Timberlake Takes Action to Bring Furniture Manufacturing Back to North Carolina
Bob Timberlake's successful campaign to keep the production of his primary collection in the United States will help bring 200 woodworking jobs back to Lexington, NC.
By Hannah Miller
When Lexington Home Brands sought to have its highly popular World of Bob Timberlake brand made offshore, nationally known artist and designer Bob Timberlake balked.
"We weren't going to do it offshore. We weren't. We weren't. We weren't," says Timberlake, age 69. "At the last (High Point) furniture market, I said, ÃÂ¢??Don't ask me anymore.'"
But Lexington, which has sold more than $1 billion wholesale of the Timberlake brand during its 15 year collaboration with the famed artist, was adamant about getting out of manufacturing while continuing sales, Timberlake claims. In December, Lexington closed Plant #2, which was manufacturing the brand in Timberlake's hometown of Lexington, NC, thereby putting a reported 360 people out of work.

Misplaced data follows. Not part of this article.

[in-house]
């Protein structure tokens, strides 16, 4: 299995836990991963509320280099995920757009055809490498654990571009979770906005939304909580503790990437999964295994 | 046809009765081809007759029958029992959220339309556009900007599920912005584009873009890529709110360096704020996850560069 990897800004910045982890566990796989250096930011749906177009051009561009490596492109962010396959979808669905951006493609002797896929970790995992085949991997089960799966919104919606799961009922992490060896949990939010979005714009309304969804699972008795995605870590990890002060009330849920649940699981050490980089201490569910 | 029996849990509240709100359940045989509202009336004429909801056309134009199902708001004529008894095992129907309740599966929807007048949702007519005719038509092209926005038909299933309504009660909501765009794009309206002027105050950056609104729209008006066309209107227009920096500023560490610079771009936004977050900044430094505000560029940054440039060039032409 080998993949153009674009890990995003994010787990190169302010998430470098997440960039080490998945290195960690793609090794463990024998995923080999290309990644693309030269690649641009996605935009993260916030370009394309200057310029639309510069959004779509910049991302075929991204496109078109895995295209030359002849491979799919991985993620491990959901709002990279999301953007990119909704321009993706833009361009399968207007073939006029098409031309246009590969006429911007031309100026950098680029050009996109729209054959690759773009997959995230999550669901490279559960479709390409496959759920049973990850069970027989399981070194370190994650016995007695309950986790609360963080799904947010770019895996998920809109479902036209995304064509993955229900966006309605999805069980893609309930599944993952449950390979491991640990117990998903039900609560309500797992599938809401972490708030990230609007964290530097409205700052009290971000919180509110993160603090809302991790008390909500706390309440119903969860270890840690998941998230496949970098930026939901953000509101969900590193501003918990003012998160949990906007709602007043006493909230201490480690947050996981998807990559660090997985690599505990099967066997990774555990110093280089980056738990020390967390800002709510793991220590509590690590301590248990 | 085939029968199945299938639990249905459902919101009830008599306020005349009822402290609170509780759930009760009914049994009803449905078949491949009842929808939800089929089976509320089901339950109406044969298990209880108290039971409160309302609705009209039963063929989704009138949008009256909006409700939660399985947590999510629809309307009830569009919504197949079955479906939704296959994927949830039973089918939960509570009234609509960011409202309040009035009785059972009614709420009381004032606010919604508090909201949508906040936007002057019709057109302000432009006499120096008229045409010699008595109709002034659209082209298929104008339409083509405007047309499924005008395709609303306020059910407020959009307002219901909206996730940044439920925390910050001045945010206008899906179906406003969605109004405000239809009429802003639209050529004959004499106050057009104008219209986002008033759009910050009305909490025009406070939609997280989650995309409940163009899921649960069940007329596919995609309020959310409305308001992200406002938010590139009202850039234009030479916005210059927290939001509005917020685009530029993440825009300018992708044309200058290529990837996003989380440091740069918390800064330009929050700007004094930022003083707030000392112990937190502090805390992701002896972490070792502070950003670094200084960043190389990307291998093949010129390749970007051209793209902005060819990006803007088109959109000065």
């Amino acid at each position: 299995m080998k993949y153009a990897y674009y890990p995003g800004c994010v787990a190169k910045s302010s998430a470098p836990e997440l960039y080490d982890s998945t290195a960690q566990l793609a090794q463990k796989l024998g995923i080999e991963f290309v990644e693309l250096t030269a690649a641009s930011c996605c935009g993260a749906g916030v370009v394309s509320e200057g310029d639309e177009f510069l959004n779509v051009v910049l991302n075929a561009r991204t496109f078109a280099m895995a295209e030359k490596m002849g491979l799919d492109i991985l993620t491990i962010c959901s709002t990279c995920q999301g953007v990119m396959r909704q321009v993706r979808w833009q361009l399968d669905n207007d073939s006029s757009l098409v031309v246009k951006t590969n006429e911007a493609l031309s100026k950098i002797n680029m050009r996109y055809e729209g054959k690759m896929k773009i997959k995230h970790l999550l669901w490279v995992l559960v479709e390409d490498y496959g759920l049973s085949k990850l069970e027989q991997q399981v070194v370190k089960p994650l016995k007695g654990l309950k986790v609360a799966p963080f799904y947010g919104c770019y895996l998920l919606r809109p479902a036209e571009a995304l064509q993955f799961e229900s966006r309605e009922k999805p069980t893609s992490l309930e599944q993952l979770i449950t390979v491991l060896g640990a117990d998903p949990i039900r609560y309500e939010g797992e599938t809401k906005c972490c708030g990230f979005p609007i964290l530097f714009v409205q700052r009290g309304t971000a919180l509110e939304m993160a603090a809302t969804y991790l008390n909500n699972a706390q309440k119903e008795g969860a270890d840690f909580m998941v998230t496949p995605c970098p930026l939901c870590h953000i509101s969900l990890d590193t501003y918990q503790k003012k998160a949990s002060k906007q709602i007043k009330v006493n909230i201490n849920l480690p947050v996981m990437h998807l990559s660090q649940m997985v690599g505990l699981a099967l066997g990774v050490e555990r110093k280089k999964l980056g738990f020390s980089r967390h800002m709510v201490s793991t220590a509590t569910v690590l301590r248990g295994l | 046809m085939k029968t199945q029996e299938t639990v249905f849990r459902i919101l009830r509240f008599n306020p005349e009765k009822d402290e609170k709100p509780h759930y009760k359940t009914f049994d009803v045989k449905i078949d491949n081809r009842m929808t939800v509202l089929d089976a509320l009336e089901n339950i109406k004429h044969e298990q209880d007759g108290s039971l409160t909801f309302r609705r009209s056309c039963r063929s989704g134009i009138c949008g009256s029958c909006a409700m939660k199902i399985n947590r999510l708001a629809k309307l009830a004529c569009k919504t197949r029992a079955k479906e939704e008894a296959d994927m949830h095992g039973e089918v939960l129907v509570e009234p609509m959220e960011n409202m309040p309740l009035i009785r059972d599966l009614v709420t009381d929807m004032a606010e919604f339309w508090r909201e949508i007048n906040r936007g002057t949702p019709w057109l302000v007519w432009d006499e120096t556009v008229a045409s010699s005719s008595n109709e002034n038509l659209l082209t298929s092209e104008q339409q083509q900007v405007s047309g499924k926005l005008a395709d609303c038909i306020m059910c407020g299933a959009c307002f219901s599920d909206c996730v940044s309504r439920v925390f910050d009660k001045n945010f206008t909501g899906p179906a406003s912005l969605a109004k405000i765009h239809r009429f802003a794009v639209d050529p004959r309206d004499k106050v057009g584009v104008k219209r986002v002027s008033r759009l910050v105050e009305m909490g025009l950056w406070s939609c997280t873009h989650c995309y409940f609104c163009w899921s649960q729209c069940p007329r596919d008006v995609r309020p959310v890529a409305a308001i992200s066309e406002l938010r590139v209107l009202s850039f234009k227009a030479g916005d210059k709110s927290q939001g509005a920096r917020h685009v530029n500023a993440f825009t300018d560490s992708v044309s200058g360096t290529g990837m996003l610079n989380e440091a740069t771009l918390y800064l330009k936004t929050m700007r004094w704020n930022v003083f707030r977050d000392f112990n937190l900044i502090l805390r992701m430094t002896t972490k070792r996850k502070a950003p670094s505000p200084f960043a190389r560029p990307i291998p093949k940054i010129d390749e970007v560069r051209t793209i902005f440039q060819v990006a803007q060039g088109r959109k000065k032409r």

But then, in what Timberlake describes as a "win-win-win" situation, Lexington joined with Timberlake and local lumber and timber company, Kepley-Frank Hardwood, to form Linwood Furniture Inc. (LFI). Under the new partnership, Plant #2 reopened in March, started hiring the first of an expected 200 workers, and resumed production of the Timberlake furniture brand in the United States. Lexington Home Brands will continue to market and sell the product line, as well as a lower-price segment of the Timberlake line, Salt Aire, which is being produced offshore.
The craftsmanship shows, the quality shows. All those things that used to be of value, they're still of value to me. I don't do hardly anything that's fleeting, that's not going to be here tomorrow. I always have done things that are going to be long-term.
Timberlake: I didn't think they could do the quality and the craftsmanship [I require for the World of Bob Timberlake collection] offshore. I didn't think they could use the cherry and the quality wood we've been using.
We have a lot of people who know what our furniture is, who have seen and touched it, lived with it and used it. I'm told we have a niche in the furniture world, that our furniture is different and special. Everybody I know in the industry has told me that.
Salt Aire [also] has been a huge hit. It's [manufactured] offshore; that's why it's priced differently. It's sort of a trade out. We negotiated all that, too.
We're just trying to look after our people and our furniture - the quality of our furniture. We're trying our best to do that in our own backyard and to do what we think is right.
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